Under the Environmental Protection Act depositing, treating, storing or disposing of controlled waste is forbidden unless under and in accordance with a waste management licence (this does not apply to household waste in domestic properties). In addition to this exemption, the Secretary of State for the Environment can decide that certain deposits or means of treatment are innocuous enough to be excluded or that adequate control is provided by another enactment. A person who contravenes this requirement or breaks any condition of a licence, is in breach of the law. This is unless they can prove that they took all reasonable precautions to avoid committing an offence, or were acting unwittingly on the orders of an employer, or were responding to an emergency in order to prevent any danger to human health and took steps to minimise both environmental damage and risk to human health. Waste management licences are granted by the Environment Agency to the occupiers of the land where the waste is treated, stored or disposed and to the operators of relevant mobile plants. Licences are issued on whatever terms are relevant and requirements can be imposed which must be complied with both before and after the operation in question. The Environment Agency is required to hold a record of all current licence holders and applications for and modifications to licences. Although this register can be examined by the public, if a certain record is considered commercially sensitive then it may be omitted.

This regime was finally introduced under the Waste Management Licensing Regulations.

Part III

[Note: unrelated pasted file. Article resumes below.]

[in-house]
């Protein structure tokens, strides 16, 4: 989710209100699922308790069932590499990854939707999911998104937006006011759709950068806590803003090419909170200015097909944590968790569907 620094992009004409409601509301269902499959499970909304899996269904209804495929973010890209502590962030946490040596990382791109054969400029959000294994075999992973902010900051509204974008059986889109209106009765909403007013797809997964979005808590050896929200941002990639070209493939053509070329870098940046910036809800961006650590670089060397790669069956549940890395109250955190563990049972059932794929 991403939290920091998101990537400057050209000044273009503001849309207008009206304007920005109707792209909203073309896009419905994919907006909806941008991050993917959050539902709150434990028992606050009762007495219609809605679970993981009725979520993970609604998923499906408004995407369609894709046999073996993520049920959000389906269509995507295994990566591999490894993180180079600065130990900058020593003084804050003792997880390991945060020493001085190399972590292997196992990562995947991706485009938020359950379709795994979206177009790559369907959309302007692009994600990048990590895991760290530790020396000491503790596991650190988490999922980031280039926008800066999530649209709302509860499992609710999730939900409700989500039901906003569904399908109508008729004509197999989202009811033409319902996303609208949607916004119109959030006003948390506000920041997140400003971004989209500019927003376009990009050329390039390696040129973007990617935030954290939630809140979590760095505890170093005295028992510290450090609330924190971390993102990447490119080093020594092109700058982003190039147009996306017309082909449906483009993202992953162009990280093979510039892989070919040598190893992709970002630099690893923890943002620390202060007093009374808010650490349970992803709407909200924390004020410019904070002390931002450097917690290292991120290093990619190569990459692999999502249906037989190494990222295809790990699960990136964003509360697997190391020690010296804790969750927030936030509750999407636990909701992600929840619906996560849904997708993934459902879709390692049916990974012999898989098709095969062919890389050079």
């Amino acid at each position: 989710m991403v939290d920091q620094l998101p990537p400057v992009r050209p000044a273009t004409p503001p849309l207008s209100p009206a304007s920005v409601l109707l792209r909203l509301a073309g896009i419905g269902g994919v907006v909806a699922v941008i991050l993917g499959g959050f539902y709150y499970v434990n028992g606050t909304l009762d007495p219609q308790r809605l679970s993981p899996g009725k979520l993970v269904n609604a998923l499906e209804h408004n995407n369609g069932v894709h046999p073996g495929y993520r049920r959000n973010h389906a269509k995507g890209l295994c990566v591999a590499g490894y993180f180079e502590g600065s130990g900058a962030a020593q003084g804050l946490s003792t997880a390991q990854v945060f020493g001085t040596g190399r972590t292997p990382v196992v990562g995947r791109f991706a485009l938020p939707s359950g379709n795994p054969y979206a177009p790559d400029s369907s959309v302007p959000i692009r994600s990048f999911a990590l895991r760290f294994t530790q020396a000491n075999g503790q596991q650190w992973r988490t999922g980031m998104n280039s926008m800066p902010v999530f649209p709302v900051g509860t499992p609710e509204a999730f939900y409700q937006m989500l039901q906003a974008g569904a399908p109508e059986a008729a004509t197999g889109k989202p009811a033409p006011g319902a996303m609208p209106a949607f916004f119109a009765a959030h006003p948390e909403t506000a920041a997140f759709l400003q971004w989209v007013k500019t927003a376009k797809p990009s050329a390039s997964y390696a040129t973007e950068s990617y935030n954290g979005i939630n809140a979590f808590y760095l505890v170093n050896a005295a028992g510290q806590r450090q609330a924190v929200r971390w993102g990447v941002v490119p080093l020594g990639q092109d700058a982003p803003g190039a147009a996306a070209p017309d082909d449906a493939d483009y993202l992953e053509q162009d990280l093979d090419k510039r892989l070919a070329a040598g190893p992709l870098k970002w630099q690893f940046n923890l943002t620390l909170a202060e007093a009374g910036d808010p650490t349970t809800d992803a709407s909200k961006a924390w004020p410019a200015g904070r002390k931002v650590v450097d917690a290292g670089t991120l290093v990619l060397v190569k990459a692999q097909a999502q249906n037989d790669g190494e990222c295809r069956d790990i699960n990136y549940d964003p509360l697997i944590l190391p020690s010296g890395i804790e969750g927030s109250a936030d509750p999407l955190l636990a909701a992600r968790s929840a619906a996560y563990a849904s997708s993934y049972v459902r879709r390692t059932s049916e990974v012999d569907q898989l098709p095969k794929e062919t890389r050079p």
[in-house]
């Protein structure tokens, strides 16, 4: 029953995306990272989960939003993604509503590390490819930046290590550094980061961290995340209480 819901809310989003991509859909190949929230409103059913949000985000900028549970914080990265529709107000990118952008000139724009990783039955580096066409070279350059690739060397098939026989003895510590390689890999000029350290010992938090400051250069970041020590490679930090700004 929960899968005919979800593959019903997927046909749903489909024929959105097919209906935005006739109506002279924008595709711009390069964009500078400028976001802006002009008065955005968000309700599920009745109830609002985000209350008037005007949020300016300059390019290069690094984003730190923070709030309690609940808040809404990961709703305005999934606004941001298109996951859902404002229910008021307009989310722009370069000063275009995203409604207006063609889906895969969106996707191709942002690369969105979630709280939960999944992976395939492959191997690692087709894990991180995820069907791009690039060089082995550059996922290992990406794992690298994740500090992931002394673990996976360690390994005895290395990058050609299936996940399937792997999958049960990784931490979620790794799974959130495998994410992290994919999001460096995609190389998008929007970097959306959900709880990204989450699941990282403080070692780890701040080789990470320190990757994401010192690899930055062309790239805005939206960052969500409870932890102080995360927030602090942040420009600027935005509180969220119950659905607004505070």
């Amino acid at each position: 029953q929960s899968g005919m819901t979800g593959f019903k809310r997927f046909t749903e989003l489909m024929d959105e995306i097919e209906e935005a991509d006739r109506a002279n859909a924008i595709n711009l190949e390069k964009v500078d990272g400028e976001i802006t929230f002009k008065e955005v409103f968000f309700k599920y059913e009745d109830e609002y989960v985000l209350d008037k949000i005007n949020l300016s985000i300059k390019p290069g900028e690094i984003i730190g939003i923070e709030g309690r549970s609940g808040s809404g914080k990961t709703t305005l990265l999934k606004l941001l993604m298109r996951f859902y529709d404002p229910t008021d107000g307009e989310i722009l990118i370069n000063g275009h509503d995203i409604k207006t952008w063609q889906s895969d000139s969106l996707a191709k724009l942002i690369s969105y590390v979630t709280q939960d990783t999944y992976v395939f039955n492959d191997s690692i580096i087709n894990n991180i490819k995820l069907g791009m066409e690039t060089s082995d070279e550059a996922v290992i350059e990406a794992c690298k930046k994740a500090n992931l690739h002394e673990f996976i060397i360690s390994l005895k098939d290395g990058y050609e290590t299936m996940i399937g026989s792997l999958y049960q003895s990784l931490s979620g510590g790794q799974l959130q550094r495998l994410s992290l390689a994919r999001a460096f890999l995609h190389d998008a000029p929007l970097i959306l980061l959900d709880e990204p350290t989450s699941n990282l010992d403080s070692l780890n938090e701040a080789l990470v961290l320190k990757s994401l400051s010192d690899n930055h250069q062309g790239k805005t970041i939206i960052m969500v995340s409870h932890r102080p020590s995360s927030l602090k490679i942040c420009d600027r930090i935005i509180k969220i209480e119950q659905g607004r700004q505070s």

A statutory nuisance is defined as a premises which are deemed to be detrimental to health or a nuisance, or are emitting dust, steam, smells, effluvia or noise with this effect. Every Local authority has to inspect the area it covers to check for statutory nuisances, if a complaint of statutory nuisance is made by a resident then the local authority must investigate. If a statutory nuisance is deemed to exist then a notice will be served requiring the abatement of the nuisance and this notice shall include a list of steps that should be taken to reduce the nuisance. Contaminated land is not considered a statutory nuisance.

This Act is amended in Scotland by the The Environmental Protection Act 1990 (Amendment) (Scotland) Regulations 2001.  Section 113 of the Environmental Protection Act 1990 ("the 1990 Act") confers power to make and from time to time revise a scheme of fees payable in respect of applications for consents under Part VI (genetically modified organisms) of the 1990 Act and charges in respect of the subsistence of such consents.  These Regulations amend section 113 of the 1990 Act so as to provide that in making a scheme under that section Scottish Ministers may, with the consent of the Secretary of State, provide for any functions under the scheme to be performed by a Minister of the Crown or government department where Scottish Ministers consider it expedient to do so in relation to the implementation of Council Directive 90/220/EEC on the deliberate release into the environment of genetically modified organisms.

Pertinence to Agriculture: Agricultural Pollution, Waste, Statutory Nuisance